In class we have been heavily discussing stereotypes the past couple of weeks and although we have not limited the scope of our discussion to stigmatized groups, it seems those with the most salient stigmatizations inevitable surface in our discussions. This led me to wonder about people who had more than one stigmatized identity, and more specifically, identities that were in conflict with each other. The group I eventually settled on was homosexual black men. This group interested me because they had two stigmatized identities, but one could be hidden while the other was always present and for the majority of black males, clearly in conflict with the other. I was able to find two solid studies to explore my questions about this double stigmatized group, Good Cake by Tiffany Yvette Christian and Racial Differences in Social Support and Mental Health in Men with HIV Infection by D.G. Ostrow.
In her study Christian interviewed three self-identified homosexual black males, all in their early thirties to gain an understanding of how they defined life satisfaction and their levels of life satisfaction. In addition to measuring their life satisfaction, Christian also asked the three men about their homosexuality in relation to their race and the rest of their lives, and about the coming out process. The men in the study were named Scott, John, and Kevin. At the time of the study all were living in the Raleigh/Durham area of North Carolina, were not in a relationship, and had at least some college education (Yvette, 2005). Their answers shed a lot of light on the differences in black culture which make the black homosexual experience an entirely different animal than the white homosexual experience. Christian describes two important aspects of being a black homosexual male that seem to be unique to the black homosexual male experience that surfaced during her interviews of the three men. She writes in her article that,
“The first indigenous typology was the distinction between being DL and fem. DL, which stands for down low, refers to living a secretive gay life or only being “out” to a select group of other gay men. DL was used among the respondents in the same manner that the term in the closet is used in mainstream vernacular. Peacock (2000) described the difficulties of being “closeted” and the resulting double life and failure to integrate being gay into everyday life. This description is very close to what the respondents in this study describe as DL. DL men pride themselves in their masculine appearance and persona, which enhance their ability to remain DL. For example, Scott explained that his ultimate and ideal plan to stay DL included marriage, preferably to a lesbian, so that they each could comfortably maintain separate intimate relationships (Yvette, 2005).”
From this finding, it is clear that despite their sexual orientation, homosexual black men still place a high value on being masculine, a man’s man so to speak. The conclusion can also be drawn from this statement and the fact that two out of the three of the participants in Christian’s study identified themselves as being on the down low, that homosexuality is not at all considered manly in black culture. Thus, in order for the black masculine identity to be maintained, their homosexual identities must be concealed. Even Kevin, the one person in the study who identified himself as out, admitted in the interview that he does not openly flaunt his homosexuality (Yvette, 2005). In his article, D.G. Ostrow supports this idea of black men being less open about their homosexuality when he states that,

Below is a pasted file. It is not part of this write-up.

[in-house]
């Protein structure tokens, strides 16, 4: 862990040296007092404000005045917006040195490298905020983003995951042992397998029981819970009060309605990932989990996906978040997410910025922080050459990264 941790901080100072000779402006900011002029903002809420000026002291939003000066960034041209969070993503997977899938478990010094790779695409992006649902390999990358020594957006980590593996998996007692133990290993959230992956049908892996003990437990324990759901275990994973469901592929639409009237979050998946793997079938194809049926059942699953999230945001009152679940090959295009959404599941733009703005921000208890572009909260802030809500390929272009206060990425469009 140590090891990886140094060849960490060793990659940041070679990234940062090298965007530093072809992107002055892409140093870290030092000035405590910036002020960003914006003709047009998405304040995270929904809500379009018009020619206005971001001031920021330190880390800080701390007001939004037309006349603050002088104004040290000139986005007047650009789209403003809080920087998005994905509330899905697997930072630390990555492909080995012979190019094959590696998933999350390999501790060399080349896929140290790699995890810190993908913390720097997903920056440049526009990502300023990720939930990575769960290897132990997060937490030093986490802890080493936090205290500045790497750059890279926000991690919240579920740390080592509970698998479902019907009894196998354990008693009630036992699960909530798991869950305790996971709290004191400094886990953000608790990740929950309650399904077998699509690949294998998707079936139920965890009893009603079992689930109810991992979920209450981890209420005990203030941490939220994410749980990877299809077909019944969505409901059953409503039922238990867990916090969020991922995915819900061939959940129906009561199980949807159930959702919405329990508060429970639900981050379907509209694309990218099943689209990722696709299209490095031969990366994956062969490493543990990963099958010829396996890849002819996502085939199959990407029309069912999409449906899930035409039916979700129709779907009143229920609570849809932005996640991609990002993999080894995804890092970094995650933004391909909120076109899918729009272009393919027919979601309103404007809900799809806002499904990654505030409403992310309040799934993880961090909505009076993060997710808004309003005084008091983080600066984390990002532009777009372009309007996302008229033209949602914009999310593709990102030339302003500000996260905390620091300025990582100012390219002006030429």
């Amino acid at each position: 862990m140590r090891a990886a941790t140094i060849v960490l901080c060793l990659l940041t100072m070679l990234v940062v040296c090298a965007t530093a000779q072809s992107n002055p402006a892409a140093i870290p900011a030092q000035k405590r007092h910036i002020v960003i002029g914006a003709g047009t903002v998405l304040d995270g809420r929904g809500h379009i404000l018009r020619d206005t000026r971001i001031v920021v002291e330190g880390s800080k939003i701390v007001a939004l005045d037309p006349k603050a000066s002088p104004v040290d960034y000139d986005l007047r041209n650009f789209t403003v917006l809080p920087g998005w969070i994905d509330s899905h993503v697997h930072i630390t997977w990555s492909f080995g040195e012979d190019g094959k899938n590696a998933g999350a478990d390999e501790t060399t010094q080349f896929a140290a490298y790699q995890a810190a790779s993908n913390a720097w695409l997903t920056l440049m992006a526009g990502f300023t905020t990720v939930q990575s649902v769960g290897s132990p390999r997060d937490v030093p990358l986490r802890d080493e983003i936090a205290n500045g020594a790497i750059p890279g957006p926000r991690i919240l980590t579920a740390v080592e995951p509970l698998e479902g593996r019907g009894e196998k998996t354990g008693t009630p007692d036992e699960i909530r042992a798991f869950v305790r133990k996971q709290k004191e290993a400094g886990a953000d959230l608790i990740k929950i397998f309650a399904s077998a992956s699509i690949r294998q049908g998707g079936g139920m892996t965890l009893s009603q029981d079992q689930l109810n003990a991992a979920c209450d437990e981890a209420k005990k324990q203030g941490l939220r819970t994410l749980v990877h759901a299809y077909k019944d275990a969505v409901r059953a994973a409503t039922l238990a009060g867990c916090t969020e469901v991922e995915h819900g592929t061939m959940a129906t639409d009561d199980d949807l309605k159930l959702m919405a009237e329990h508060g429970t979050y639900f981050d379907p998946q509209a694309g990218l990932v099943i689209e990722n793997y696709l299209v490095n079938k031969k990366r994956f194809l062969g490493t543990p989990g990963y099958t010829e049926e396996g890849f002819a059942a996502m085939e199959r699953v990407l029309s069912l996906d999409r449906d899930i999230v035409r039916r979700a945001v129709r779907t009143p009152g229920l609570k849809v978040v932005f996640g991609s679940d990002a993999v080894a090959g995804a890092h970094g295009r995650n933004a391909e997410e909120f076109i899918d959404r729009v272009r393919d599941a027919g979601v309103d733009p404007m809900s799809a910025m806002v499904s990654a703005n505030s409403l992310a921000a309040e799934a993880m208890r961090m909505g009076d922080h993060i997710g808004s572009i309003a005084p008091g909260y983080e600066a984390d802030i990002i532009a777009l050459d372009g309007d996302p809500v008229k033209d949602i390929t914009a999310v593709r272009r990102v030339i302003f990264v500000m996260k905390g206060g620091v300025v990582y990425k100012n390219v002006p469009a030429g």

“Black men were less likely to be open about their sexual orientation (‘out’) to their primary support network members than white men, where ‘network’ was defined as boss, mothers best straight woman friend, best straight male friend, regular physician, counselor or therapist, wife and children. Black men also reported that their social support was significantly less self-affirming than did white men (Ostrow, et. al. 1991).”
Further supporting the idea that homosexual black men heavily value their masculinity and masculine image was the negative descriptions the subjects gave for being “fem.” Christian states in the article that being fem is considered the opposite of being on the down low and that “fem describes the stereotype for effeminate gay men, and fem men were also referred to as sissies (Yvette, 2005).” All three men interviewed in Christian’s study agreed that being fem was not only unmanly but also unattractive. Not only did the men in the study pride themselves on maintaining their masculinity despite their homosexuality, which is not considered masculine within black culture, they also admitted to looking for the same qualities when choosing partners.
This distinction between black homosexual men created by black homosexual men themselves serves to paint a much clearer picture as to why many black homosexuals do not come out of the proverbial closet and make considerable efforts to conceal their sexuality from the majority of people they interact with even when they are “out”. Their reasons for not acting feminine/flamboyant do not only stem from the negative social ramifications and prejudice they would receive from outsiders (heterosexuals), but also from the negative treatment and profiling they would be subject to by their own kind. It is clear that there is a distinction within the homosexual black community between being gay and being a feminine/flamboyant gay, with clear preference given to the former. Therefore, it can be assumed that black homosexual men must be careful who they come out to and aware of how they act in certain social situations, in order to preserve their masculinity, masculine image, and in order to attract the partners they desire.